As grounds for reversal defendant contends there was no consideration for the guaranty agreement, and that failure of plaintiffs to give defendant notice of the tenant's default within the time specified in the guaranty was a complete defense to plaintiffs' suit.

Defendant argues that the guaranty was without consideration because it was released from liability under the lease by virtue of Paragraph 16 thereof, which recites that upon assignment of the lease to a Dairy Isle dealer both defendant and Commissary Corporation were released from any and all future obligations under the lease and that since the guaranty agreement bears date subsequent to that appearing on the lease the consideration for the latter did not support the guaranty undertaking.

Such argument overlooks the fact that plaintiffs' action is upon the guaranty agreement and not upon the lease. As clearly indicated by its preamble, the agreement was executed by the defendant as a part of its lease transaction with plaintiffs and the occasion for its execution was the fact that under the terms of the lease defendant was not liable for default in rental by assignees. In effect, the guaranty agreement recites that because under the lease executed with plaintiffs, the defendant is not liable for any default by an assignee of the lease, it agrees to guarantee performance of such lease to the extent specified in said agreement.

The Secretary of the defendant company, who also was the President of Commissary Corporation, testified that defendant was engaged in leasing locations for Dairy Isle stores; that leases for such stores are taken in the name of the defendant company; that defendant takes the leases and immediately assigns the same to Commissary Corporation as a routine practice; that defendant's standard guaranty agreement was submitted with the lease to prospective lessors; that the lease and guaranty in question had been submitted by plaintiffs; and that prospective lessors were given a booklet explaining the use of the guaranty agreement.

It is apparent from the record that the lease although dated February 11, 1957, was signed and acknowledged by defendant's vice president on January 29, 1957. The terms of the lease were for ten years beginning January 1, 1957 and ending December 31, 1966, with rental and occupancy to commence April 1, 1957. It further appears plaintiffs executed the lease on February 11, 1957. We think the evidence showing as it does that the lease was signed by defendant's vice president on January 29, 1957; and that defendant signed its guaranty on February 20, 1957, warrants no conclusion other than that the lease and guaranty agreement were part of a single transaction in which defendant procured a lease for plaintiffs' premises and plaintiffs were given an agreement guaranteeing the rent reserved under said lease. Accordingly we cannot agree with defendant's contention that the guaranty was made after the execution of the lease and was without any independent consideration. Contrary to such contention, the record appears to convincingly demonstrate that the guaranty was made simultaneously with the lease. It is the law that in such situations the consideration for the lease affords sufficient consideration for the guaranty. I.L.P. Guaranty Sec. 15; Getz v. Thomson and Burton Co. 178 Ill. App. 639.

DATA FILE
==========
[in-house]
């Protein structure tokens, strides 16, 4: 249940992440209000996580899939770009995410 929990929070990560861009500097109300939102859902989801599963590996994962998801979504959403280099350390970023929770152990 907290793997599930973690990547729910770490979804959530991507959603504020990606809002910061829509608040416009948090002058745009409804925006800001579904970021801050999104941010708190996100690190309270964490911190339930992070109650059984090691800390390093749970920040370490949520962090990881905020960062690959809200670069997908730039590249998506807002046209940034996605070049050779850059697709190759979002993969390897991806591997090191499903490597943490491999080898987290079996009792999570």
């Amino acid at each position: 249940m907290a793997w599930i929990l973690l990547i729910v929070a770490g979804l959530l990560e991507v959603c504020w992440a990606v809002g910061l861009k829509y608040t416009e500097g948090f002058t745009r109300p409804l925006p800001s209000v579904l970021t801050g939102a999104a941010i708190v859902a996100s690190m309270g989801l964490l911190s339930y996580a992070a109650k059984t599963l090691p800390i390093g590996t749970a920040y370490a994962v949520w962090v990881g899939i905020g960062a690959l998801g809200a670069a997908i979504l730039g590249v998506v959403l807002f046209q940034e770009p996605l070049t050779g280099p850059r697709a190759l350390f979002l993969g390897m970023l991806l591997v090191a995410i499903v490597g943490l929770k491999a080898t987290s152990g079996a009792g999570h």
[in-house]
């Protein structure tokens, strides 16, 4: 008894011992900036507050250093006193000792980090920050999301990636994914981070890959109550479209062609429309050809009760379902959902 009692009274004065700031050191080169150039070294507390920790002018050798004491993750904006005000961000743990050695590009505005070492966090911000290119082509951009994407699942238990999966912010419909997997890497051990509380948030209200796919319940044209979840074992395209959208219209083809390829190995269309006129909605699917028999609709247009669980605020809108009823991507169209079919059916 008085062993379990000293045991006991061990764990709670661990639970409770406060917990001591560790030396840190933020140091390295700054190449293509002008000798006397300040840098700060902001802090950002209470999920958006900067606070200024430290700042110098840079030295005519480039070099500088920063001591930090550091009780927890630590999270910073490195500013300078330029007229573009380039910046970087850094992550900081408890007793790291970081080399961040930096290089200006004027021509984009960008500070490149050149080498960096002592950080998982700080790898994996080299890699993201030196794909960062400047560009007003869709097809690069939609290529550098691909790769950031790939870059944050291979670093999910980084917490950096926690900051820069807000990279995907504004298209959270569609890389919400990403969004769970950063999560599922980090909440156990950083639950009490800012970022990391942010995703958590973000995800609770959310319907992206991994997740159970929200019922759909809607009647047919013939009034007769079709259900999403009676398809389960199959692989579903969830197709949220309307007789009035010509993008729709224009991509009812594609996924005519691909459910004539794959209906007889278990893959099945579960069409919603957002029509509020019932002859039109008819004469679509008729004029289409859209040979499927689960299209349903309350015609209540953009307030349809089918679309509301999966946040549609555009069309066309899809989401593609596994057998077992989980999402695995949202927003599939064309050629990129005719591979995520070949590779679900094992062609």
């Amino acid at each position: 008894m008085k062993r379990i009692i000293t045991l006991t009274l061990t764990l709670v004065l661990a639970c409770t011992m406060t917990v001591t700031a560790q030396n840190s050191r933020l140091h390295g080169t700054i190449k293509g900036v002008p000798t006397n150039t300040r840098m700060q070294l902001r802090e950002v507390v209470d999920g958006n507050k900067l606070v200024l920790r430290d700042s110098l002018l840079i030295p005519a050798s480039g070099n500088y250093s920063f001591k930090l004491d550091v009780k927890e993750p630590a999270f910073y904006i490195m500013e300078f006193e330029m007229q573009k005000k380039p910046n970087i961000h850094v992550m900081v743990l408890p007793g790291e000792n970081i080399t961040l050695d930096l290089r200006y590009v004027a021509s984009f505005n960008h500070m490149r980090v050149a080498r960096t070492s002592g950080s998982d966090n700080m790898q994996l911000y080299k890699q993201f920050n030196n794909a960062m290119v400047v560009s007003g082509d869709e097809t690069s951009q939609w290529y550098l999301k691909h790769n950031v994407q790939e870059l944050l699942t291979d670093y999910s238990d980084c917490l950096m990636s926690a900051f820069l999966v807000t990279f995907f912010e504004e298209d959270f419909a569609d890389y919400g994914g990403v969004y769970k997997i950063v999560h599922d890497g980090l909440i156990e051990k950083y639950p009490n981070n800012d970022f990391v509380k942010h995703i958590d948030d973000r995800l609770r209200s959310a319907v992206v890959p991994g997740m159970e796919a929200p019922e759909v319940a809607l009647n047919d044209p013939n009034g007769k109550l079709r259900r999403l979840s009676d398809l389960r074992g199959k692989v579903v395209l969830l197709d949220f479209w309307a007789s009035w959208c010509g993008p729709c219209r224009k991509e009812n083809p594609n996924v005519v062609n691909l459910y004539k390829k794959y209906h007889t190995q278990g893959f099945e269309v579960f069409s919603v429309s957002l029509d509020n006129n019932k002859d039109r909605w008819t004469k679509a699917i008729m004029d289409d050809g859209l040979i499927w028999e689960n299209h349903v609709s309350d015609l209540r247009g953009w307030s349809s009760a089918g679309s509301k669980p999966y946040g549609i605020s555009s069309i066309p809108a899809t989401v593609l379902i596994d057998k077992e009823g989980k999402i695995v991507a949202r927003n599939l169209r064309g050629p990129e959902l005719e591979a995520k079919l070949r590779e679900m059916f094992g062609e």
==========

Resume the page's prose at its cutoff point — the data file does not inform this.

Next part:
We think the fact that the guaranty agreement bears a date which is nine days after that appearing in the lease is without significance. There is no evidence in the record indicating any separate negotiations between the parties concerning the guaranty agreement. If any took place, then we must assume that defendant would have produced evidence as to the same.

Under the terms of the guaranty, the defendant unconditionally agreed that if during a period of 4 years from its date, any assignee defaulted in payment of rent for more than 30 days, it would either cause the rent to be paid by exercising its reassignment privilege or cancel the lease by paying the amount specified in the guaranty agreement. It is undisputed that an assignee of the lease defaulted in payment of rent for more than 30 days and that defendant did not fulfill its obligation under the terms of the guaranty agreement. Accordingly there is no merit in defendant's contention that plaintiffs' failure to promptly notify defendant of a default constitutes a complete defense to plaintiffs' action. The terms of the guaranty are unconditional and it contains no provision for notice to defendants of such default. It was defendant's duty to see that the rent was paid.

From our examination of this record, we are convinced that the trial court correctly resolved the issues presented by the pleadings and its judgment will be affirmed.


REYNOLDS and ROETH, JJ., concur.